Gracy Plantation Hole 16 map The final hole in this stretch—hole seven (pictured left)—is a definite risk/reward opportunity. A very generous landing area makes the tee shot not so difficult. The next shot will have you thinking about the advice you received in the pro shop. Do you go for it? It could be a carry of nearly 230 yards over water and marshes. Or do you lay up? There is another generous landing area to the right of the green that leaves about 100-120 yard approach over water, but still allows you to stay in position for birdie.

And, back to that advice about the carry over water on hole 16 (pictured right). The hole is essentially a horseshoe bending right from the tee box. Take my word for it, just go at the bunkers straightaway. Not having played Gray Plantation before, we decided to give the green the good old “college try.” Not surprising we sent about three balls each to a watery grave. Still, it was a blast to go for it.

Overall, here is what I really like about Gray Plantation:

  • Friendly staff, from the pro shop to the grounds crew, everyone is ready to share a quick conversation.
  • It’s a high-quality course with reasonable rates.
  • It boasts a challenging layout with some real risk/reward holes—namely numbers seven, 11, and 16—and a fantastic finishing hole with the main clubhouse serving as the backdrop.
  • While generous with landing areas for tee shots, approach shots are challenged by several elevated and bunker-guarded greens putting a premium on ball striking.


Make it a weekend

If you are heading out to play Gray Plantation, there are several ways you can make it a weekend family getaway or buddy trip.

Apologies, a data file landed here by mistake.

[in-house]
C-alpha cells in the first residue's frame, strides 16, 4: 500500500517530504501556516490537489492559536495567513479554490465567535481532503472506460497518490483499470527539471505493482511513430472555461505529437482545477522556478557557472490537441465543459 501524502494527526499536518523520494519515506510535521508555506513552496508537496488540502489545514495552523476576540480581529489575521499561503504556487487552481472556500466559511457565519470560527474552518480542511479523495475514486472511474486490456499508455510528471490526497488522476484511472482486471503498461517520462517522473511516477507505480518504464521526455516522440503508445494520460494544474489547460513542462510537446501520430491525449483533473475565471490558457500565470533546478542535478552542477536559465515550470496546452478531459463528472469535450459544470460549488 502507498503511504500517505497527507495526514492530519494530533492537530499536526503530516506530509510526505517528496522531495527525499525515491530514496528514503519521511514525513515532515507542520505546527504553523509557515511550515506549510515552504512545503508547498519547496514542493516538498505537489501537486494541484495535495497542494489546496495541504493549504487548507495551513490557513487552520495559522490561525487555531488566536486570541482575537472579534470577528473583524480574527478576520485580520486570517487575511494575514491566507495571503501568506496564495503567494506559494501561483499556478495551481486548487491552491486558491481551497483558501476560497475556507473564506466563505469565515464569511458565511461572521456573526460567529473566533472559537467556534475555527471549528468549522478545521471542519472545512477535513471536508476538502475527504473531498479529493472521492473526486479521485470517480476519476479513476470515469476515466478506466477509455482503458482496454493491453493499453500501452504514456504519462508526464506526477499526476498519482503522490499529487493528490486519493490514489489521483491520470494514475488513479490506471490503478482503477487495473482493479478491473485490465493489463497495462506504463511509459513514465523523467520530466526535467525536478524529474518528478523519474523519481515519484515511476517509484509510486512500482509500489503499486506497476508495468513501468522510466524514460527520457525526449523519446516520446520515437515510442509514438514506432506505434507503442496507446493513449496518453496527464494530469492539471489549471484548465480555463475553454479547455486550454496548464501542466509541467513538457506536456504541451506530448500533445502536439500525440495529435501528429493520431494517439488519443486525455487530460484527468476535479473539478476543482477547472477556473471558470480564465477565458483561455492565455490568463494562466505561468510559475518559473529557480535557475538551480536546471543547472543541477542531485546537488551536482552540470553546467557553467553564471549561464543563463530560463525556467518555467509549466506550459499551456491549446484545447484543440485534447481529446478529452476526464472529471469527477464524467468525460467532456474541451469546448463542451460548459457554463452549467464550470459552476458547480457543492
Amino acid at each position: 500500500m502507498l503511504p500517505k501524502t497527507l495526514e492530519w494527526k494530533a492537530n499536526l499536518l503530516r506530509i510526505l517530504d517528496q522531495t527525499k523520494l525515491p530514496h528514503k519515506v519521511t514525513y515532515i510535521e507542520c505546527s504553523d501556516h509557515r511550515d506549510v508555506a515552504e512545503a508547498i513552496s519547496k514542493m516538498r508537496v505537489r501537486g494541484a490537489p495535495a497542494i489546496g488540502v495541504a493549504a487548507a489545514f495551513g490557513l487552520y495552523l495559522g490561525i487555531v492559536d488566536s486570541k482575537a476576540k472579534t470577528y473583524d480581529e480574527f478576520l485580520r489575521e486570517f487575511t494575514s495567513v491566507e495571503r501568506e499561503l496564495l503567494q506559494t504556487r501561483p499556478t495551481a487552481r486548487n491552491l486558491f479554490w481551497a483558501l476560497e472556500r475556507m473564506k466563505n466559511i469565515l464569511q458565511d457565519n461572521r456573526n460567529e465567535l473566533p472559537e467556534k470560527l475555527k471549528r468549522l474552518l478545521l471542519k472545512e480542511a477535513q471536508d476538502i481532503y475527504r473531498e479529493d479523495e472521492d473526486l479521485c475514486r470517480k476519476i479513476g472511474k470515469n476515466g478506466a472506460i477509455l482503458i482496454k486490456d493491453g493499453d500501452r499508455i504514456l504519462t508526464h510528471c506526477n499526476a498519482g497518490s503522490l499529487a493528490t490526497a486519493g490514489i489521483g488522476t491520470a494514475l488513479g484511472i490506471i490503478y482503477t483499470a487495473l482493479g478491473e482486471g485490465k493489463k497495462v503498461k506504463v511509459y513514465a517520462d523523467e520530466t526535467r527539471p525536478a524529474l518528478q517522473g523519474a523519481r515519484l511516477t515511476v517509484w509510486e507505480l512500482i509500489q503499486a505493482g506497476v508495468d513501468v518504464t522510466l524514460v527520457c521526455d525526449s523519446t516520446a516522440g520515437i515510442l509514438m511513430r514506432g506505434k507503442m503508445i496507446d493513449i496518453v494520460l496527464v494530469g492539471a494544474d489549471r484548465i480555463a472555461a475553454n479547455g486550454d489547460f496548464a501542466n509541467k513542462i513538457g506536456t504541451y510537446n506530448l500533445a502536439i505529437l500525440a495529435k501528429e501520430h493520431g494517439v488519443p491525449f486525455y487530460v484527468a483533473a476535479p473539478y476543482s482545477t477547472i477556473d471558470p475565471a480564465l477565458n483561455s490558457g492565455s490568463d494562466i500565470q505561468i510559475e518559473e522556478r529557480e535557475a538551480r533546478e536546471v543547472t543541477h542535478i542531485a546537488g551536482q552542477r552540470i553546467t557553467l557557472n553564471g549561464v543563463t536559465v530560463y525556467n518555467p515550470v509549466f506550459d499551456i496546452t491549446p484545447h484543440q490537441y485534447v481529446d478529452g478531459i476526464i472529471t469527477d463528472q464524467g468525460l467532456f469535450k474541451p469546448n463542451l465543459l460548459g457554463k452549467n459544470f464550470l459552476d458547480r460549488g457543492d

For families, there are many things you need to put on your to-do list. One of my favorites is the Creole Nature Trail All American Road. It’s a great way to get up close with wildlife through a series of walking trails over the untamed marshlands near Lake Charles. Get your cameras ready and be prepared to see everything from alligators and birds to native swamp foliage in bloom and glimpses of Louisiana’s iconic waterways.

There is also plenty for the kids. The folks over at Visit Lake Charles have a list of the Top 10 Things To Do For Kids.

And, if you are planning a buddy trip for the weekend—whether those buddies are guys or gals—make those tee times early in the day because there are plenty of sights to see in the afternoon and nightlife to enjoy. Take a stroll through the several Cultural Districts such as the Cottage Shops in mid-town Lake Charles, the Charlestown District (comprised of the Charpentier Historic District and the Downtown Development District) and the Nellie Lutcher Memorial Cultural District.

And when the sun gets lower in the sky, head out for a bite to eat and enjoy the Lake Charles new craft brewery scene. Lake Charles is home to Crying Eagle Brewing Co. (try an amber lager, the Calcasieu Common) and Rikenjaks Brewing Company (you need to get the Old Hardhead). Need more information on the craft brewery scene in Lake Charles? Check out this blog.

So whether it’s just one round of golf or a weekend getaway make sure you head out to southwest—or as I was recently told, “south best” Louisiana. Plan your trip by starting with the folks over at Visit Lake Charles.